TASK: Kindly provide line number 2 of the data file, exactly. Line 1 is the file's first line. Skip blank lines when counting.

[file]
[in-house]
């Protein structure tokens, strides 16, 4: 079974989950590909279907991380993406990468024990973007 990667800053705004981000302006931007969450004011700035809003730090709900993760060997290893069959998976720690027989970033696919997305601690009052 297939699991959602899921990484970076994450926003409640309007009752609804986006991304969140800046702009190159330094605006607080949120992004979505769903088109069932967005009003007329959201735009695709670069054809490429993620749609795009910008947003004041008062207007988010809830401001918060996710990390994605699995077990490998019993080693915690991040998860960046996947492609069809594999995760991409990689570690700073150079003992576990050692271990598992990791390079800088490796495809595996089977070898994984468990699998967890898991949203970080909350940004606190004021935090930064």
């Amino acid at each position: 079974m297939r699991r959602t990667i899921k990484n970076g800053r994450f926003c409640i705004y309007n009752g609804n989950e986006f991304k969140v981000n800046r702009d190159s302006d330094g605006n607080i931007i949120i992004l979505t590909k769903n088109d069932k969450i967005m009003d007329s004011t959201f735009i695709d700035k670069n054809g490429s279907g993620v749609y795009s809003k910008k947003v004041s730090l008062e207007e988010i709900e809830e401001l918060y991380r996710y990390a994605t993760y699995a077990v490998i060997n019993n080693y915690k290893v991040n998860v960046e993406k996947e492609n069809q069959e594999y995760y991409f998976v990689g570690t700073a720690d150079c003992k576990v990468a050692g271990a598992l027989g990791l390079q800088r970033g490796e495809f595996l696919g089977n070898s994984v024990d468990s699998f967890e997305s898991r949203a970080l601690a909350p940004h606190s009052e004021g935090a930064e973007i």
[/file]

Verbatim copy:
């Protein structure tokens, strides 16, 4: 079974989950590909279907991380993406990468024990973007 990667800053705004981000302006931007969450004011700035809003730090709900993760060997290893069959998976720690027989970033696919997305601690009052 297939699991959602899921990484970076994450926003409640309007009752609804986006991304969140800046702009190159330094605006607080949120992004979505769903088109069932967005009003007329959201735009695709670069054809490429993620749609795009910008947003004041008062207007988010809830401001918060996710990390994605699995077990490998019993080693915690991040998860960046996947492609069809594999995760991409990689570690700073150079003992576990050692271990598992990791390079800088490796495809595996089977070898994984468990699998967890898991949203970080909350940004606190004021935090930064």